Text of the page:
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A debut novel by critic and showbiz historian Kashner (Hollywood Kryptonite, 1996) that portrays the inner life of a demented Frank Sinatra fan. Everyone knows that the really big stars never read their own fan mail, but that hasn—t stopped a soul from writing. Certainly it hasn—t stopped “Finkie” Finklestein, a New Jersey sales rep for Weiss & Rifkind window shades, from keeping up a regular—if entirely one-sided—correspondence with Sinatra for more than 20 years. Not content simply to flatter his idol (—Believe you me, Frank, Marriage on the Rocks has a lot going for it—), Finkie keeps him posted on how business is these days (—Levelor Blinds . . . is a tide that rises all Finklestein boats—), and what’s up on the home front in Fort Lee. A husband and father—who names his daughter Nancy Ava—Finkie’s not quite a skirt-chaser on the level with Old Blue Eyes himself, but he’s had his share of trouble, including a nasty divorce and a second marriage that ends in utter disaster. Frank is the still point of his turning world. So, naturally, when Finkie hears that Sinatra is going to retire, he makes it down to the Music Center for the farewell concert and tries to pay his respects in person by making a trip backstage after the performance. That’s when the miracle strikes: Sinatra’s bodyguards catch Finkie in the wings and beat him to a bloody pulp: “Before the night of June 14, 1971, I had spent over twenty years trying to come up with ways to meet you by accident,” he says. Sinatra, shaken by the potential bad publicity, pursues Finkie—and offers him a job on his entourage to keep him from pressing charges. Will Finkie ever wise up? O ye of little faith! He couldn—t have written a happier ending himself. A weirdly affecting portrait of innocence verging on monomania.

Pub Date: March 1, 1999

ISBN: 0-87951-917-7

Page Count: 192

Publisher: Overlook

Review Posted Online: May 19, 2010

Kirkus Reviews Issue: Jan. 1, 1999

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The story's very ambiguity steadily feeds its mysteriousness and power, and Danielewski's mastery of postmodernist and...

An amazingly intricate and ambitious first novel - ten years in the making - that puts an engrossing new spin on the traditional haunted-house tale.

Texts within texts, preceded by intriguing introductory material and followed by 150 pages of appendices and related "documents" and photographs, tell the story of a mysterious old house in a Virginia suburb inhabited by esteemed photographer-filmmaker Will Navidson, his companion Karen Green (an ex-fashion model), and their young children Daisy and Chad.  The record of their experiences therein is preserved in Will's film The Davidson Record - which is the subject of an unpublished manuscript left behind by a (possibly insane) old man, Frank Zampano - which falls into the possession of Johnny Truant, a drifter who has survived an abusive childhood and the perverse possessiveness of his mad mother (who is institutionalized).  As Johnny reads Zampano's manuscript, he adds his own (autobiographical) annotations to the scholarly ones that already adorn and clutter the text (a trick perhaps influenced by David Foster Wallace's Infinite Jest) - and begins experiencing panic attacks and episodes of disorientation that echo with ominous precision the content of Davidson's film (their house's interior proves, "impossibly," to be larger than its exterior; previously unnoticed doors and corridors extend inward inexplicably, and swallow up or traumatize all who dare to "explore" their recesses).  Danielewski skillfully manipulates the reader's expectations and fears, employing ingeniously skewed typography, and throwing out hints that the house's apparent malevolence may be related to the history of the Jamestown colony, or to Davidson's Pulitzer Prize-winning photograph of a dying Vietnamese child stalked by a waiting vulture.  Or, as "some critics [have suggested,] the house's mutations reflect the psychology of anyone who enters it."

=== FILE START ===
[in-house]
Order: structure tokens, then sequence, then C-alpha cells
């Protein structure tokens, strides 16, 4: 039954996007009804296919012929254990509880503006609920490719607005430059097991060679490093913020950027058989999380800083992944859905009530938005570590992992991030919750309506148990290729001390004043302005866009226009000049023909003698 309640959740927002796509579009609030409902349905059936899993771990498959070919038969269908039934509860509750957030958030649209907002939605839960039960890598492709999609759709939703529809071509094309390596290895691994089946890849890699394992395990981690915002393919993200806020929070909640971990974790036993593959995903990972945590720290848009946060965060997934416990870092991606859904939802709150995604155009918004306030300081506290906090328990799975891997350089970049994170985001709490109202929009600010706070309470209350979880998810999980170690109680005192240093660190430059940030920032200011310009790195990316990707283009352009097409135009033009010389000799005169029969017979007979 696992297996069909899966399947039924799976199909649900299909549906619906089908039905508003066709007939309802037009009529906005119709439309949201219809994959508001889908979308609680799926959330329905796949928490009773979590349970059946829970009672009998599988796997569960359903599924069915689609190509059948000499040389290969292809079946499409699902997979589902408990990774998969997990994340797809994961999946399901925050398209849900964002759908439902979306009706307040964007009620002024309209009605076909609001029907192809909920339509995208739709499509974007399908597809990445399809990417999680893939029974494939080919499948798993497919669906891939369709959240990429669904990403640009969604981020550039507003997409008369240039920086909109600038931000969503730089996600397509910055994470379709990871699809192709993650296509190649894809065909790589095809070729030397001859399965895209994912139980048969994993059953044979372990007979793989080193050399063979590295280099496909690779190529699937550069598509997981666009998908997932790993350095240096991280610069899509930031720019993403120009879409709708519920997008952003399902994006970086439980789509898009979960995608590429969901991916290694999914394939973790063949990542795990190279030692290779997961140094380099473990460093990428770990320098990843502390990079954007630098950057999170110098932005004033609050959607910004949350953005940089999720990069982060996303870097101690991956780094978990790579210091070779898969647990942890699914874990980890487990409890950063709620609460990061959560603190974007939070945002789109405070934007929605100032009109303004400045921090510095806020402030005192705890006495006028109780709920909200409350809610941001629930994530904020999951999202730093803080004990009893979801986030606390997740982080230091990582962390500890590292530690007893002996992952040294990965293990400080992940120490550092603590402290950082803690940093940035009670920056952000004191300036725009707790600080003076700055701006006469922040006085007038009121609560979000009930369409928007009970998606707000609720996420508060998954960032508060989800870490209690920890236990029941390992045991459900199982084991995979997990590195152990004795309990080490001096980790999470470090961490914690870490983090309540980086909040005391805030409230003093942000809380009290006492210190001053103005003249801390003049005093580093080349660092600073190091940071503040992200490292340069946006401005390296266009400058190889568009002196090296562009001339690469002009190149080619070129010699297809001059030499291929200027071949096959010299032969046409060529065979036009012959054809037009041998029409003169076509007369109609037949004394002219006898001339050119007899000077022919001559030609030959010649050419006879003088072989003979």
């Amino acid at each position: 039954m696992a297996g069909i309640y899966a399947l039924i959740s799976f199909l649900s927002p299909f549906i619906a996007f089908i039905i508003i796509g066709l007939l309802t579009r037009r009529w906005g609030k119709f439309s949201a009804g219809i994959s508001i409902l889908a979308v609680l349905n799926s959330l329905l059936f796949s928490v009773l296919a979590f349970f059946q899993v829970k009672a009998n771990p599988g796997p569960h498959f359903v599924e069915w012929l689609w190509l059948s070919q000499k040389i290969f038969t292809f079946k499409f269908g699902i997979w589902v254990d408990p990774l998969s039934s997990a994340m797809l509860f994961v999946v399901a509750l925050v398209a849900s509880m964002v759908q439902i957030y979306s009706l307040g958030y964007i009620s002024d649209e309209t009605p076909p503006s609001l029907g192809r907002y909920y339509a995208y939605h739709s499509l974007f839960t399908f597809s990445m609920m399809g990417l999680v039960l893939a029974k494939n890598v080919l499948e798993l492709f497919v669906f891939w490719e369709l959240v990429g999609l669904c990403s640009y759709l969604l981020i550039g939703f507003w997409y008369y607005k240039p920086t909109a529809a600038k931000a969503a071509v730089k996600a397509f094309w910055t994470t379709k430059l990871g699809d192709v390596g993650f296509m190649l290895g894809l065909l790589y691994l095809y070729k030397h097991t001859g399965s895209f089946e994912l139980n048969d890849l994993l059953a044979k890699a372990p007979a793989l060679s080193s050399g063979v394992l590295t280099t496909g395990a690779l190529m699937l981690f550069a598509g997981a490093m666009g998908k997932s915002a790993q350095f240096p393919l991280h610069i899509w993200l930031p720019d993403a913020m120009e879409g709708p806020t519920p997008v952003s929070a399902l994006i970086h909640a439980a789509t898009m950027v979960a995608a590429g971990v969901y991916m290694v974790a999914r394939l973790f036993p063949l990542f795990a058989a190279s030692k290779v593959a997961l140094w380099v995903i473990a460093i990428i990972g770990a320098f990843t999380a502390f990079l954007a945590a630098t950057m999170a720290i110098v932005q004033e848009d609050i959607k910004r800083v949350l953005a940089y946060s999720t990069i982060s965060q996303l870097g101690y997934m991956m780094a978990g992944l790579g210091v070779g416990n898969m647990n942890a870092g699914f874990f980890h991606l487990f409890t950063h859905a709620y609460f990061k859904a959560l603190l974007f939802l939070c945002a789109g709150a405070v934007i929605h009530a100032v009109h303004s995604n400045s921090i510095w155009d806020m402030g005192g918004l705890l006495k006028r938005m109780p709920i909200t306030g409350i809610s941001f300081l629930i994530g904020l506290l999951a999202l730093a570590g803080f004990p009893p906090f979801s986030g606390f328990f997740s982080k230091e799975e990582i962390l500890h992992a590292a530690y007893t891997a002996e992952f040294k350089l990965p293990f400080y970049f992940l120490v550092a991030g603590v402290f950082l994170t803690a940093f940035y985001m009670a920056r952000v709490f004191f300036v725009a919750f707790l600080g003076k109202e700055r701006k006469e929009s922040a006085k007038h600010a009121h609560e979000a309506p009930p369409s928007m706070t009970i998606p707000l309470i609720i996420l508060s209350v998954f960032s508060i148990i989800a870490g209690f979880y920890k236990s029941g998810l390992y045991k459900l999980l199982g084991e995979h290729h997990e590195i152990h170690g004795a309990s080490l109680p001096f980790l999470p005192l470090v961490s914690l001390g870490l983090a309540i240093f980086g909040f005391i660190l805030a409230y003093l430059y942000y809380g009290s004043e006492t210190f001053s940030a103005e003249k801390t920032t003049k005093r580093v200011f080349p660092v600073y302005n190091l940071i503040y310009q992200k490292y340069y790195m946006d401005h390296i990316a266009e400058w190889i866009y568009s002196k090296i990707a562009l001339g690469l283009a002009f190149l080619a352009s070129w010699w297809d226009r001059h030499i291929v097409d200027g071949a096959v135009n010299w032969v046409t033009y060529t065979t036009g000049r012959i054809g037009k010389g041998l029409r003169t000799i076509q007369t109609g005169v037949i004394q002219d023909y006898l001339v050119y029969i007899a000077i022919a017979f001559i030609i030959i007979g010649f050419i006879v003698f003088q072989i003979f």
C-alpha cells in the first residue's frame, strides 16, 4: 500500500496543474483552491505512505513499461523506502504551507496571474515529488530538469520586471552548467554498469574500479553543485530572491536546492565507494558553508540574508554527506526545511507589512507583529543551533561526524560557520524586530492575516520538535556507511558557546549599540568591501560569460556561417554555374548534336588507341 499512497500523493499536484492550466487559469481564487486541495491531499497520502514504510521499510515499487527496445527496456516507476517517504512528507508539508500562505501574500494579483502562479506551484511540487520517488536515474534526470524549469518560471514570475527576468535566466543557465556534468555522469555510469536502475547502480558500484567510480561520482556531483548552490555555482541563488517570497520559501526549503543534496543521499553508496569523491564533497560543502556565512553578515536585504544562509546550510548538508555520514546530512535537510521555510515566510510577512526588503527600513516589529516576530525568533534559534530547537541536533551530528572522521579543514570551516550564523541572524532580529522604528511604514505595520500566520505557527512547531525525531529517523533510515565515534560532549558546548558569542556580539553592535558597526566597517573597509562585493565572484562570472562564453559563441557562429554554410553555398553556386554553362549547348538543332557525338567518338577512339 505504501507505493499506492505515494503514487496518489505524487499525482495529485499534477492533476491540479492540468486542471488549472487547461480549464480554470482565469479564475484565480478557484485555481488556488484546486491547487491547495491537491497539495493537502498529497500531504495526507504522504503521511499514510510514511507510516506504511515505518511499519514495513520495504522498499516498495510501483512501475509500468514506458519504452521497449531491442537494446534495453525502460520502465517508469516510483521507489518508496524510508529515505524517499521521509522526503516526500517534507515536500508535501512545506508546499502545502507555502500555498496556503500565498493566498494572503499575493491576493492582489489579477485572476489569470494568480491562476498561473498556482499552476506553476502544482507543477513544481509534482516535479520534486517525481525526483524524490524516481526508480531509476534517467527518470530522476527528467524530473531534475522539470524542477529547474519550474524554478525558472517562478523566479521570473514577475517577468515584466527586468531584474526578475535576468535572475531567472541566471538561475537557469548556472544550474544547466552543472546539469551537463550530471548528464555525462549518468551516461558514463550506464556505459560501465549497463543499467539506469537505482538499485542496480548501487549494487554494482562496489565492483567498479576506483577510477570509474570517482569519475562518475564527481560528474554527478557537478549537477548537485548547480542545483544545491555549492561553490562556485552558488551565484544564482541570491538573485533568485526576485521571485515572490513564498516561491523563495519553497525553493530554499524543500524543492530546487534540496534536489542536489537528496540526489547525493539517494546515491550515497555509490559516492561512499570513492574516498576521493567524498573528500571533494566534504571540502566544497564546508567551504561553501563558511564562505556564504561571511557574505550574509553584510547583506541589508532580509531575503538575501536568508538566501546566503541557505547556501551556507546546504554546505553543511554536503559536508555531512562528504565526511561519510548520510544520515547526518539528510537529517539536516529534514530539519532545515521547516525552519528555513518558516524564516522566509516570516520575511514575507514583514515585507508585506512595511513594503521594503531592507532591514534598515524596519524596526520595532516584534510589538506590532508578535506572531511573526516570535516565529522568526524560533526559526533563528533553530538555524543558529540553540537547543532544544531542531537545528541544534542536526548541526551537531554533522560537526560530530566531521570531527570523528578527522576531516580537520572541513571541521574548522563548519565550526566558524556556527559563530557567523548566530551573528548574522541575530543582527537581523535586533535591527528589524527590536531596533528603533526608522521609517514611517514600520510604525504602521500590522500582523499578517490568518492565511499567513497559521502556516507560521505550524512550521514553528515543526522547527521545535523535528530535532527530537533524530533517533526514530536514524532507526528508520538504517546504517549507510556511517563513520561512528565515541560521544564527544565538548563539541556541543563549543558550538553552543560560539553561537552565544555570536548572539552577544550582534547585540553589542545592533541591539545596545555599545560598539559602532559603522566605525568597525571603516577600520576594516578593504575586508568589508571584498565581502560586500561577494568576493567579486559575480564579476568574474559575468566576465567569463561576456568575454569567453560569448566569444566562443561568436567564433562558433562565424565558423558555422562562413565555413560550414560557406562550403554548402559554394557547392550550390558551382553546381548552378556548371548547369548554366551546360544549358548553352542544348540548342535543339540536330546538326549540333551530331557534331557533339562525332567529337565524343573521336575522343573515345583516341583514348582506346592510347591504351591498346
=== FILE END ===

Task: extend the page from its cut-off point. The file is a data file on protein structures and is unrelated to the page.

The story's very ambiguity steadily feeds its mysteriousness and power, and Danielewski's mastery of postmodernist and cinema-derived rhetoric up the ante continuously, and stunningly.  One of the most impressive excursions into the supernatural in many a year.

Pub Date: March 6, 2000

ISBN: 0-375-70376-4

Page Count: 704

Publisher: Pantheon

Review Posted Online: May 19, 2010

Kirkus Reviews Issue: Feb. 1, 2000

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Steinbeck is a genius and an original.

Steinbeck refuses to allow himself to be pigeonholed.

This is as completely different from Tortilla Flat and In Dubious Battle as they are from each other. Only in his complete understanding of the proletarian mentality does he sustain a connecting link though this is assuredly not a "proletarian novel." It is oddly absorbing this picture of the strange friendship between the strong man and the giant with the mind of a not-quite-bright child. Driven from job to job by the failure of the giant child to fit into the social pattern, they finally find in a ranch what they feel their chance to achieve a homely dream they have built. But once again, society defeats them. There's a simplicity, a directness, a poignancy in the story that gives it a singular power, difficult to define.  Steinbeck is a genius and an original.

Pub Date: Feb. 26, 1936

ISBN: 0140177396

Page Count: 83

Publisher: Covici, Friede

Review Posted Online: Oct. 5, 2011

Kirkus Reviews Issue: Feb. 1, 1936

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